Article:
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Mendoza is one of the most visited areas in Argentina. Known for its amazing wine region at the foot of the imposing Andes mountain range, Mendoza is perfect for couples, families, backpackers and solo travelers. We check out the 15 things you can’t miss on your visit to Mendoza.
This is one of the oldest wineries in Mendoza. The main building was constructed in 1901, but was immaculately restored in the early 2000s and is now one of Lujan de Cuyo’s main attractions. From the sprawling vineyards to the vernacular architecture, to the wine and gourmet restaurant, Bodega Benegas will take you on a journey through both time and wine.
In Mendoza’s Maipu Valley, the Trapiche Bodega and Vineyard is one of the standout attractions. The battle for the best bodega is a tough one, but Trapiche puts up a good fight, and since its foundation in 1883, this winery has been at the forefront of innovation in its wines. While the imposing stone winery and its associated buildings may have the appearance of ancient industry, Trapiche uses modern technologies to craft its famous wines.
For many visitors to Mendoza, it can be tricky choosing between staying in the city or out in the valleys. Some people want the hustle and bustle of a metropolis and will be bored in the rural wine region, but others want to indulge fully in the remote Andean frontier. So this is why Chacras de Coria, a little settlement outside the city and at the entrance to the valleys, is the perfect place to stay for those who don’t want to choose. It has a number of small scale wineries, chocolate shops and restaurants, perfect for those who don’t want to stray too far.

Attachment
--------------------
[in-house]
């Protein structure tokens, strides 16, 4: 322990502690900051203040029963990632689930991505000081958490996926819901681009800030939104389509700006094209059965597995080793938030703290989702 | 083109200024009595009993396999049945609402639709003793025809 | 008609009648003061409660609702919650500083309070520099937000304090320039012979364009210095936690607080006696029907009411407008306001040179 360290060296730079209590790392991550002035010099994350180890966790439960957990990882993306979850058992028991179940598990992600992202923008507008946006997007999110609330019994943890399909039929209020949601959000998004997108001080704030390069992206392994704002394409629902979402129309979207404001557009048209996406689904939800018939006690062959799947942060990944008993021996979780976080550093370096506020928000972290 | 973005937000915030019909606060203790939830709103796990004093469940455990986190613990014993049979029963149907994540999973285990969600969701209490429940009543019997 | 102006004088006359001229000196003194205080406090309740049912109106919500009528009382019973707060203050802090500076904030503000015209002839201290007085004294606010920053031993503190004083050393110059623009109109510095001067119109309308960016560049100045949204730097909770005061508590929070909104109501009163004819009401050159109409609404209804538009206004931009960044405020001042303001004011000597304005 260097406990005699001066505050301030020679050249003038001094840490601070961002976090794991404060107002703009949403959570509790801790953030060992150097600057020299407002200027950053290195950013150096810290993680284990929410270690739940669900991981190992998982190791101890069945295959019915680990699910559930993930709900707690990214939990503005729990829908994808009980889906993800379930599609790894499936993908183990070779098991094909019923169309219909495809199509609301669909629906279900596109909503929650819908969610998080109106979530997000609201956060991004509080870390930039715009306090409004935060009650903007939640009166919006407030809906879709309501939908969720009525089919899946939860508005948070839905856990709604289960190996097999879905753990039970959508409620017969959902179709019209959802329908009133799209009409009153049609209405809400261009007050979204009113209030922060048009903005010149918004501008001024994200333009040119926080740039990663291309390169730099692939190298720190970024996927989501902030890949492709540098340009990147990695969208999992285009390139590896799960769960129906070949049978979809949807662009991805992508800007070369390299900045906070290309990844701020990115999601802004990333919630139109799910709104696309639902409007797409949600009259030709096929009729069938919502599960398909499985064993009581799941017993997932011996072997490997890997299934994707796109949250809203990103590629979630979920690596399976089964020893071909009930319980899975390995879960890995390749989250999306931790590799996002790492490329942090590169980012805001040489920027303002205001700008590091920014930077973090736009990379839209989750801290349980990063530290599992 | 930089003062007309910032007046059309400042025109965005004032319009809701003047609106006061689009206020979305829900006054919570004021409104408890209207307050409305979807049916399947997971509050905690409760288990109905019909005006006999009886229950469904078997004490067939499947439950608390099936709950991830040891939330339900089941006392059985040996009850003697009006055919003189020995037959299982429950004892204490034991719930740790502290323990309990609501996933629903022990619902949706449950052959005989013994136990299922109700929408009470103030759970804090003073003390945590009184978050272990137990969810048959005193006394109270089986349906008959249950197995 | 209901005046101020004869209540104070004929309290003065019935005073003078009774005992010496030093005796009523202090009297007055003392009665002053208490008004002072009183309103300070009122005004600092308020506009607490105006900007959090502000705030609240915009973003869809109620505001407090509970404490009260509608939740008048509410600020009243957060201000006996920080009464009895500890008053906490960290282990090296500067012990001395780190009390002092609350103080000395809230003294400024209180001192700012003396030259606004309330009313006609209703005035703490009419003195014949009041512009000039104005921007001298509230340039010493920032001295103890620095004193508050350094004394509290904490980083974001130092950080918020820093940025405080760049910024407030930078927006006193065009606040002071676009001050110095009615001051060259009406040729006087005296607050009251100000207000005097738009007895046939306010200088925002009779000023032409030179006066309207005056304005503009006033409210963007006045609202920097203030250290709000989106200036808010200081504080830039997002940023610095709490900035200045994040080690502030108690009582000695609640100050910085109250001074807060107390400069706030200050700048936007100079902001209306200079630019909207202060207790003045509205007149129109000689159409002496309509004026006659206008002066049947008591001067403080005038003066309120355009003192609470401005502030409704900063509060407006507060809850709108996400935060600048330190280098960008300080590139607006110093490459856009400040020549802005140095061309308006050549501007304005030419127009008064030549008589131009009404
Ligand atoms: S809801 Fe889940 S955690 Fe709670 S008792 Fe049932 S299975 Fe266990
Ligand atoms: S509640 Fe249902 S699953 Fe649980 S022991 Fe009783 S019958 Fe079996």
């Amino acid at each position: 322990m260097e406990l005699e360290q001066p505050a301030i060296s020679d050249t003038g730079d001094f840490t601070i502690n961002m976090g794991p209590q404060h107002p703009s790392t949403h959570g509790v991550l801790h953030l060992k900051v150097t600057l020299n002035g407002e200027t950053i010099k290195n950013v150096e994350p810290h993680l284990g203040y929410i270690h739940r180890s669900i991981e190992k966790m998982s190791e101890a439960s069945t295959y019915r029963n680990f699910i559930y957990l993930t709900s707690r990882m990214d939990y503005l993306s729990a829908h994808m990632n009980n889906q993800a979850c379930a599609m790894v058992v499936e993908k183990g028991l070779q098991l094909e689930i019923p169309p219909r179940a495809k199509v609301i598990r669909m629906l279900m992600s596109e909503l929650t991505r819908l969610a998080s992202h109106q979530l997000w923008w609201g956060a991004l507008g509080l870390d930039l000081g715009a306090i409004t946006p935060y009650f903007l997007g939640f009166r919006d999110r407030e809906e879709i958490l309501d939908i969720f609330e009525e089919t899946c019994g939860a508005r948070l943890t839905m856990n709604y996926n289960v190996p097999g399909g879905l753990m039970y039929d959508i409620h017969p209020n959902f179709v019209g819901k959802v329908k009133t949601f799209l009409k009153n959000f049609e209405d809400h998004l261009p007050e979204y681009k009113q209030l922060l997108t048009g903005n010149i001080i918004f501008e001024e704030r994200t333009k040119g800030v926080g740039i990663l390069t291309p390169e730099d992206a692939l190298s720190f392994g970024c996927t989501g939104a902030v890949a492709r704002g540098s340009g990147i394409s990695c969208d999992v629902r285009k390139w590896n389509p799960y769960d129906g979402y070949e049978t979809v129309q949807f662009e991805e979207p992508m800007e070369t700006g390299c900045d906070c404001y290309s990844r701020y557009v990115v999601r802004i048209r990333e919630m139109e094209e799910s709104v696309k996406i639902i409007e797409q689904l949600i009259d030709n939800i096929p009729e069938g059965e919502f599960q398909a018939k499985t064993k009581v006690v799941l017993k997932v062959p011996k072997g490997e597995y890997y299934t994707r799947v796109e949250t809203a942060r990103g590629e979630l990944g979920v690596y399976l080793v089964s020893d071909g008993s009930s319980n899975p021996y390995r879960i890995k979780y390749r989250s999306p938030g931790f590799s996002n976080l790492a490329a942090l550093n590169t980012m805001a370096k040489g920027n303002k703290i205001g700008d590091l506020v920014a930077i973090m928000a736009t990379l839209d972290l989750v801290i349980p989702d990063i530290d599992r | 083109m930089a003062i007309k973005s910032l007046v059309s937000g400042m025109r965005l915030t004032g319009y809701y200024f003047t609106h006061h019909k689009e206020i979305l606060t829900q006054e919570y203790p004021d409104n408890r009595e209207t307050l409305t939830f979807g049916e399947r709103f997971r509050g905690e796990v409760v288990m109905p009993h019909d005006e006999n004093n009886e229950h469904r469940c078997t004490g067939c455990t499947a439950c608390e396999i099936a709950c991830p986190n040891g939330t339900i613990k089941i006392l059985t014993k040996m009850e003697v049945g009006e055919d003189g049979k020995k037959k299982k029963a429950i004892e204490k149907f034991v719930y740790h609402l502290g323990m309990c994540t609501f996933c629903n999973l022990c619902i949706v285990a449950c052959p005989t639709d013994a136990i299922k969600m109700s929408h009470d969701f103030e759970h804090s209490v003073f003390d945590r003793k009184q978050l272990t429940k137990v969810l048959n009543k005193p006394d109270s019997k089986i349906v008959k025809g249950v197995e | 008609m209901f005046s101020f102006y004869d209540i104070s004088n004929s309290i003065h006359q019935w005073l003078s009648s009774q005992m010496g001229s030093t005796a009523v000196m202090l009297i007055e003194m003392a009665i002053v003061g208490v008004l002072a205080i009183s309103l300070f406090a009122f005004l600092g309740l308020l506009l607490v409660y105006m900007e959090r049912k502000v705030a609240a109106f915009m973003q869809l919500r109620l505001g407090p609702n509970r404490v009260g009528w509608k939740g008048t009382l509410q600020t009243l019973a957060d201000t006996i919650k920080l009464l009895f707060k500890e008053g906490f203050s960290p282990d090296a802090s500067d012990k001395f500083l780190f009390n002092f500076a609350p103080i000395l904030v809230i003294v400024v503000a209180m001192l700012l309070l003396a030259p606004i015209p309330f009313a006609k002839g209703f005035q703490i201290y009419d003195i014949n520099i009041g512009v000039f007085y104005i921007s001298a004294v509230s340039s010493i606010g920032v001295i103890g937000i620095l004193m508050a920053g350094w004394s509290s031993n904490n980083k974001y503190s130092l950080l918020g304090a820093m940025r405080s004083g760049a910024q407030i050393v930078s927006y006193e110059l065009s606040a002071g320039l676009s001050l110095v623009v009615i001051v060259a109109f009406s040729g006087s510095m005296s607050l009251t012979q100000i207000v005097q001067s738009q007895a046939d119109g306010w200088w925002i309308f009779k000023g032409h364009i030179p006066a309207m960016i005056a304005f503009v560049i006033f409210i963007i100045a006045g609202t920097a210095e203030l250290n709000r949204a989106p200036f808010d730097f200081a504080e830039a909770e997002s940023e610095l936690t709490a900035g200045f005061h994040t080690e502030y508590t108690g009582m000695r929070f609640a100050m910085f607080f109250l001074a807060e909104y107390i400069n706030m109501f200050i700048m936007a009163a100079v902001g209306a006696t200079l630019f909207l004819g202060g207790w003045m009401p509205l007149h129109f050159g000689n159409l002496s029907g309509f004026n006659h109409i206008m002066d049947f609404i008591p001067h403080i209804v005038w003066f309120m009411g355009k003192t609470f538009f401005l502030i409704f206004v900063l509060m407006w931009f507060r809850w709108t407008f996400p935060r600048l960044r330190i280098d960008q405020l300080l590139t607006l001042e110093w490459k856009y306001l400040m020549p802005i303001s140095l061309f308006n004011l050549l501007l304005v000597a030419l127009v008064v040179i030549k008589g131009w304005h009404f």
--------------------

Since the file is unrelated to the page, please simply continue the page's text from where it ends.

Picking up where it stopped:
For anyone looking to get a bit of rest and relaxation from their holiday, the Cachueta thermal baths are a must-visit. Located in an incredible setting nestled in the mountains, these thermal baths provide some much needed respite from the searing sun in the summer months. Part of a larger complex that contains a health spa and a water park perfect for kids, these thermal baths have healing properties because of the minerals in the water, but also just because of the stunning location in general.
A popular activity on a Mendocino evening is to go on a horseback ride through the foothills of the Andes. This leisurely ride will take you across dusty hillsides and through low vegetation as the sun is setting. You could be forgiven for thinking you might be in the Wild West, such is the remoteness of this particular area. At the end of the ride, you will dismount and be treated to a typical Argentine asado, or barbeque, all washed down with locally produced Malbec wine.
The quintessential Mendoza activity is to go wine tasting. This can be done at any of the region’s many wineries, or at wine bars and restaurants in the city itself. These can be done independently by reserving or just showing up at a winery and asking to taste, or by taking part in group tastings or wine tasting tours. However, one of the best experiences to be had is an in-depth tasting and day-long tour where you learn about wine and get shown around the winery and vineyard at Catena Zapata.
Not something that many visitors think about when visiting Mendoza is the fact that it is almost as well known locally for producing olives and olive oil as it is for producing wine. Located in the Maipu region, there are many olive groves and factories where olive oil, balsamic vinegar and oil related products can be bought. It’s a great chance to bring back some tasty souvenirs from Mendoza.
When visitors to Argentina think of skiing, their minds would perhaps naturally drift to the slopes of Cerro Catedral in Bariloche. However, Mendoza has its very own ski resort, Penitentes. The slopes here are also perfect for hiking and trekking in the summer, so it doesn’t just need to be a winter destination.